Tuesday, March 11, 2008

Great Chieftain o' the Puddin'-race

Nine years ago today I received my mission call to Scotland (which has been just enough time for me to learn to correctly pronounce "Edinburgh"), so it's appropriate that I've reached Burns Night in my holiday season recap.

Burns Night, commemorating the great Scottish poet Robert Burns, is technically on January 25, the day of his birth, but many hold their Burns suppers on the weekend nearest the day, so I don't feel bad about celebrating a day late this year.

The night may have slipped my mind completely this year if not for Jenny Hansen reminding me in a comment she left on an earlier blog post. Jenny (back in her Maloney days) accompanied me to a Burns supper at BYU several years ago; the year before that my friend Emily and I got into the supper for free so we could cover it for NewsNet (I can only find the preview for some reason).

Burns Suppers at BYU are pretty similar to those held all over the world, except there's no Scotch, so they're really not that similar at all. You can find a more detailed description of a traditional Burns Supper here. If you're not familiar with Burns' work, you should be, and you can remedy that here. Most people have probably heard more of his stuff than they realize--Auld Lang Syne, for example.

(Quick mission story: when I lived in Johnstone my companion and I taught a crazy middle-aged man named Michael Bonner. He claimed that his house was once the home of Robert Semple, who he claimed was the original author of Auld Lang Syne; Burns supposedly visited Semple, took his poem and changed it up a little. Michael also gave me a rock from Mt. Sinai, which I believe I still have somewhere, and he told us he once caused an earthquake by snapping a twig off of the burning bush. A real "nutter," as I would've said in Scotland, and it would've sounded funny in an American accent.)

Back to Burns Night '08...I knew I wouldn't be attending an actual Burns Supper, but I wanted to come as close as I could. I knew of a place called A Salt & Battery, an authentic English fish and chip shop; I knew they wouldn't have haggis, and some Scots would probably rather have me eat pizza on Burns Day than go to an English chippy, but I thought it might be the best I could do. I had some fish and chips, and it was great, but the highlight was dessert--this place sells battered Mars bars, which are definitely more of a Scottish (and American) thing than an English thing.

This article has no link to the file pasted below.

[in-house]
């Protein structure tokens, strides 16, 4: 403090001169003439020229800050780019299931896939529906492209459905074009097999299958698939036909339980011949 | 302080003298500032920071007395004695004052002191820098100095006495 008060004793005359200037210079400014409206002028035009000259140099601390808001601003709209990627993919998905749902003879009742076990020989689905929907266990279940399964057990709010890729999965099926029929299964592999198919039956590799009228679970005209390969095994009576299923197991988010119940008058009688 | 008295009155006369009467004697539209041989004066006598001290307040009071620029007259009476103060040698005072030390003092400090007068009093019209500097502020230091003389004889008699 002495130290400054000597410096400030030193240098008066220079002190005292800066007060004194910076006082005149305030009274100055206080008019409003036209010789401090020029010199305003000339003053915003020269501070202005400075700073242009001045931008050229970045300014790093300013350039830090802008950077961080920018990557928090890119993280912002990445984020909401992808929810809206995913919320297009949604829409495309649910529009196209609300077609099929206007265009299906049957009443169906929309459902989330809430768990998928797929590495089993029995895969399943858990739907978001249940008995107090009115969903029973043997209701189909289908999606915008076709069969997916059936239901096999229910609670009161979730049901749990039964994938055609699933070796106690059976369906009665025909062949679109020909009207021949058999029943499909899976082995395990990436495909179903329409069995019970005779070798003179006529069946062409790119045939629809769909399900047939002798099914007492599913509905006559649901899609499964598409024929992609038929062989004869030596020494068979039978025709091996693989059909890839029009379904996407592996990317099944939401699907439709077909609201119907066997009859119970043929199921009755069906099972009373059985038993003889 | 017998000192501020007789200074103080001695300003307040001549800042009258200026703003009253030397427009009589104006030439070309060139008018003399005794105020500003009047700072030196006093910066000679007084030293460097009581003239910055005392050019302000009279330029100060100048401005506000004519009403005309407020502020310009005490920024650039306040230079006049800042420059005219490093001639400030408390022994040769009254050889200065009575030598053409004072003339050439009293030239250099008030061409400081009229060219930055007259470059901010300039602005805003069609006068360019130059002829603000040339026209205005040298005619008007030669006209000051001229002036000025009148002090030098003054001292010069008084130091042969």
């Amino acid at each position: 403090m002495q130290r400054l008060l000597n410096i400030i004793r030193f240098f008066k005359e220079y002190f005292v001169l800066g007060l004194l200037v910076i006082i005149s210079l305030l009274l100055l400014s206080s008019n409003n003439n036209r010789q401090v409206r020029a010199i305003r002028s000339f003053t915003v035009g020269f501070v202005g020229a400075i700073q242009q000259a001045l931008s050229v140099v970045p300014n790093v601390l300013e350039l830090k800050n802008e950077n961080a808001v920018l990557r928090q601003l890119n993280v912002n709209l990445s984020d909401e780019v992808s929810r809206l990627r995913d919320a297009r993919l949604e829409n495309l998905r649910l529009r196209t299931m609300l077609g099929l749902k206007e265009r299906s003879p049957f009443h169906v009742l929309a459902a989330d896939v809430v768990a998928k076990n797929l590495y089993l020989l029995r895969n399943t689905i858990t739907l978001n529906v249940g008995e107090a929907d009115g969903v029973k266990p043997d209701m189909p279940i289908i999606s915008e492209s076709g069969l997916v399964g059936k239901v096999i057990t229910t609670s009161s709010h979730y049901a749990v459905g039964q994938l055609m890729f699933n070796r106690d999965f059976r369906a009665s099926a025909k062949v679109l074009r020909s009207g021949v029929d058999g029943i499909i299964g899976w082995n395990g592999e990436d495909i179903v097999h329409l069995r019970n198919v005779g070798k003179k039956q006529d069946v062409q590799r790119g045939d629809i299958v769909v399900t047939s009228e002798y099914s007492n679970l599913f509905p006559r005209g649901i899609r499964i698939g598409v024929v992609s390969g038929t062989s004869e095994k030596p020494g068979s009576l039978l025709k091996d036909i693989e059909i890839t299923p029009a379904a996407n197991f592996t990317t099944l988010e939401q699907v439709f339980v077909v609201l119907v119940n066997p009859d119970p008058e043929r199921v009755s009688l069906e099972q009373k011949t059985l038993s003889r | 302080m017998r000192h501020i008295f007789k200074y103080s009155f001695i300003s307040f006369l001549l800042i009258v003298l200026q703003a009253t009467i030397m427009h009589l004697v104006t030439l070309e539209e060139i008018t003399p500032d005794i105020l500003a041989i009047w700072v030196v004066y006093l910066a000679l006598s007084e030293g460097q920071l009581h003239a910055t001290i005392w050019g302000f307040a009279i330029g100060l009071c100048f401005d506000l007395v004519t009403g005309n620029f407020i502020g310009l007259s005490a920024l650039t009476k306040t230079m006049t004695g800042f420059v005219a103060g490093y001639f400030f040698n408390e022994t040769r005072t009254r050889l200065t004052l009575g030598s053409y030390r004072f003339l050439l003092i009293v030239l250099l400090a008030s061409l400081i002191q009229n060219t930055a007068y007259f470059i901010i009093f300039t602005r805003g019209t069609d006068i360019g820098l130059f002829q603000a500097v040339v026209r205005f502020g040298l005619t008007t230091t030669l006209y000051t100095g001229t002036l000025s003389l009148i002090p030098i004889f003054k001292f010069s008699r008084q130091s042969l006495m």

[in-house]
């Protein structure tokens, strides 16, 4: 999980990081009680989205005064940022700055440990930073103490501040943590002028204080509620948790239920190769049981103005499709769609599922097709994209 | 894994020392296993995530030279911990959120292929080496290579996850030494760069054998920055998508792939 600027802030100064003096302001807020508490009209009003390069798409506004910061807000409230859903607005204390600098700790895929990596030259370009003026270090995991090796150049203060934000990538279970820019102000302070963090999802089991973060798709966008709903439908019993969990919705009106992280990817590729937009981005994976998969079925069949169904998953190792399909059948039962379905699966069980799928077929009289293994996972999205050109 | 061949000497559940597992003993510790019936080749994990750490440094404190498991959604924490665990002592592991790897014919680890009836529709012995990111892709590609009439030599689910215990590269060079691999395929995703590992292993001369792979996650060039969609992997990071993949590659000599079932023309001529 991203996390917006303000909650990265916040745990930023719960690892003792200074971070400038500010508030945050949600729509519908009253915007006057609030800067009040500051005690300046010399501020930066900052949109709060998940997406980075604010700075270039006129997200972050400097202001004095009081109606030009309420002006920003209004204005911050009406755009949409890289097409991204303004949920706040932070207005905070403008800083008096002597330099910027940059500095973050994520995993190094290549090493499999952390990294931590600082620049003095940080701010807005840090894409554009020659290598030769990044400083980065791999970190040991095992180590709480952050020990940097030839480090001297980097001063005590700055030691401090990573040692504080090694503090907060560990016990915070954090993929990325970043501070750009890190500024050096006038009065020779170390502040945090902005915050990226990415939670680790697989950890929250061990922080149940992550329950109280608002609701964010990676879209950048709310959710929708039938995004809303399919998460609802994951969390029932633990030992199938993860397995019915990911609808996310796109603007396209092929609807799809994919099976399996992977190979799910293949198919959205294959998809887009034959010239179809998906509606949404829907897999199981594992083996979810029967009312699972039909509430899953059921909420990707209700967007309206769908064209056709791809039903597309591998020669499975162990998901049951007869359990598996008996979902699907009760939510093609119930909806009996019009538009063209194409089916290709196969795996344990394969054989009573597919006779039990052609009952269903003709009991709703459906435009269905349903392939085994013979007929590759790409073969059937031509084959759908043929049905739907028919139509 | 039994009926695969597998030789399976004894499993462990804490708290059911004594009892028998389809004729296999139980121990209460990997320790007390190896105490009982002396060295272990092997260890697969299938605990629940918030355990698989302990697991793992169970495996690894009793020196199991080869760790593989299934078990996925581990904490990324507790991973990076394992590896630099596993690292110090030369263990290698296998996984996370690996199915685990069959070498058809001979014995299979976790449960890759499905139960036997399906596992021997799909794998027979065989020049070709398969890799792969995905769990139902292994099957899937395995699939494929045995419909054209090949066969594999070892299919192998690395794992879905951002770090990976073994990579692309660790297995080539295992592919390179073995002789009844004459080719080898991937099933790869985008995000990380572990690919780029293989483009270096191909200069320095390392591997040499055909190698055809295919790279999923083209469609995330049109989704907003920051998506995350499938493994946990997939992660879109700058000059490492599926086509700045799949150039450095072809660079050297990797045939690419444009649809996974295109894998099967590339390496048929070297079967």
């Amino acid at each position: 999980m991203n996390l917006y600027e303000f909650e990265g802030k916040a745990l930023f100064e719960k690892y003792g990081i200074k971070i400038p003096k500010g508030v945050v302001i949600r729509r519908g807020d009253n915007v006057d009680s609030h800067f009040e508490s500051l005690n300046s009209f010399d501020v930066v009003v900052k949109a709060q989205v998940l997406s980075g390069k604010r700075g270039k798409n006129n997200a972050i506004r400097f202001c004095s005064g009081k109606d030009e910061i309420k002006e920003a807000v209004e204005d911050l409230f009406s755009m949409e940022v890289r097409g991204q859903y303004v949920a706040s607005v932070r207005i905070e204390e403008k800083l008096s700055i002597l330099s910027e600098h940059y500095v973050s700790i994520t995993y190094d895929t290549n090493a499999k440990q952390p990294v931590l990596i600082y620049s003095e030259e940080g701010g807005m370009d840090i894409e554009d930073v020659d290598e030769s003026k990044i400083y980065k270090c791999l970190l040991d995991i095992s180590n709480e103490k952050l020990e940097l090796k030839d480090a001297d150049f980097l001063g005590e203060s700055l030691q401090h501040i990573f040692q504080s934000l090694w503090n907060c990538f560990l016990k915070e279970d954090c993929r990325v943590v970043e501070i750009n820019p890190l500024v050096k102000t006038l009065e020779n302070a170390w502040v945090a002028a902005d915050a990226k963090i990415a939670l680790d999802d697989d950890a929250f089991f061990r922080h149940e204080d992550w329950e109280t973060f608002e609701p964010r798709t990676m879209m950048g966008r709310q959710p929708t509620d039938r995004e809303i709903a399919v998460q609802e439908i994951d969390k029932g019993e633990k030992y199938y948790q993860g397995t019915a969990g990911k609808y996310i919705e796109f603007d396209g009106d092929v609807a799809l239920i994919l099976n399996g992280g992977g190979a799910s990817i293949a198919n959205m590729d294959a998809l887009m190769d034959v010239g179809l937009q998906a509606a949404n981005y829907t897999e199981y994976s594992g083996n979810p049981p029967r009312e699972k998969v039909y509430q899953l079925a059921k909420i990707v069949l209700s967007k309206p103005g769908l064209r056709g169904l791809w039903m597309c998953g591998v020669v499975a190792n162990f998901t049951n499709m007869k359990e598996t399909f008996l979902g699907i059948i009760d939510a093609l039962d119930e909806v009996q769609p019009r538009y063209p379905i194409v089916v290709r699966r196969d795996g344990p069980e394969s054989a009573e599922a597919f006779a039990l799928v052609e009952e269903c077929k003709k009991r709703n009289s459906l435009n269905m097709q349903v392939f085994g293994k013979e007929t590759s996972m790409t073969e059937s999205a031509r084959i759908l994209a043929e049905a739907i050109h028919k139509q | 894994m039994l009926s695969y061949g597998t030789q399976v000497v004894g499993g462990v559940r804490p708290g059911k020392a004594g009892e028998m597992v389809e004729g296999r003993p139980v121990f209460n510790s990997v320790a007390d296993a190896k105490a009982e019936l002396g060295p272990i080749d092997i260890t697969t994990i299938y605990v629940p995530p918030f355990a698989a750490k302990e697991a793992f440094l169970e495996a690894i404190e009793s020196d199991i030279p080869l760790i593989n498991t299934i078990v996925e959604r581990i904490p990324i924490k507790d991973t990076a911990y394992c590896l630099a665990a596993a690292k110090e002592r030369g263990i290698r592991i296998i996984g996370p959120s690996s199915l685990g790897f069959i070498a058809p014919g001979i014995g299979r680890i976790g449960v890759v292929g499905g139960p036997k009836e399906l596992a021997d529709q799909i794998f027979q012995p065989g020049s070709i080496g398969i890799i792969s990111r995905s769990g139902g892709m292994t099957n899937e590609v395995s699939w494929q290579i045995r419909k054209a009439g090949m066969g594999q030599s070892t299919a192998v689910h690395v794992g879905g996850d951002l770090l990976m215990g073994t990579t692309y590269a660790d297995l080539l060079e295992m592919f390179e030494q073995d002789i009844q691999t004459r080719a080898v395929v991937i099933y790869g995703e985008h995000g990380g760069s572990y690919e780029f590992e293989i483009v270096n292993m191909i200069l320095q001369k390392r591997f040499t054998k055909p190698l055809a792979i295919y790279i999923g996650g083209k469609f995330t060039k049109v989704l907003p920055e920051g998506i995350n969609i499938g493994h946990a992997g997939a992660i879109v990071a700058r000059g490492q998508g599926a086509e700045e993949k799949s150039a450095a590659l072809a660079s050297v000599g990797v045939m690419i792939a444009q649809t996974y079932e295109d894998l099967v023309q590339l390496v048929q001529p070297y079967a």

I wrote about battered Mars bars on the old LOL blog, so I'll forbear going into much detail here. Just know that they're great. Here's a picture of my friend David "enjoying" one when he was in town with his wife Marlene visiting me two weeks ago.

Marlene took one bite and described it as "a carnival gone wrong." But I still love it.

The chip shop is in Greenwich Village, an area I hadn't been in much, so I decided to walk around a little. I was pleasantly surprised to see that I was in NYC's not-so-famed "wee Britain" (yes, I stole that from Arrested Development, but it's a way better name than "Little Britain"). It's not nearly as extensive as Little Italy, Chinatown, etc.--pretty much five shops in a row--but the entire Village has kind of a British feel to it.

Next door to A Salt & Battery is a little sweet shop (the doorway is actually an old British phone box, which I found cool), and I went in and bought a Galaxy bar, the finest pure chocolate bar there is (having just consumed a battered Mars bar, I saved it for later). Expecting either a "no" or directions to some super-pricey deli, I asked the clerk if he knew where I could get haggis. Surprisingly, he directed me to Myers of Keswick, a small grocery store a few blocks away.

The place had everything! Well, lots of stuff...all the chocolates and biscuits that the other place had, plus "staples" like beans, brown sauce, dilute juice, golden treacle, spotted dick, Scotch broth, Weetabix...and there, on the top shelf, for a mere $9.50, haggis in a can.

Yes, in a can. I'd never had it that way before, or paid that much for it, but it's pretty much a once-a-year food, so I didn't mind. I bought a can, plus some Penguin biscuits (one of my favorite treats on the mish, in part because there are corny jokes on the wrappers--"What do you call a penguin in the desert?" "Lost."). Biscuits are cookies, by the way.

This all happened during the day, so Burns Night technically hadn't happened yet. Fortunately, I had an event to go to that night where I could share my treasured meat by-product. Next time, I'll relive the Burns "Night of Champions" for you and let you know if anyone was brave enough to try the haggis.


rachel said...

glad to hear you found yourself some haggis after all. and in a can, no less! also, why didn't you mention that the day of champions was also robert burns day or whatever? that would have made the champions party so much cooler. also, i did not know you had brought haggis otherwise i totes would have eaten some.

i mean, probably not, but still...

jeff said...

I can't remember if I specifically mentioned that it was Burns Night, but I know I mentioned the haggis. It was right after I made sure you got a special welcome...I joked that the "can of what-what" Oscar rapped about was haggis.

I'll have to get some more soon so you and Jessica can try it.

Tamara said...

All that I have to say is...yum.

Thoroughly Modern Millie said...

Love reading all about your great adventures.

John Herzog said...

"For British Eyes Only!"

Almost as good as "Mr. F!"

Nice post.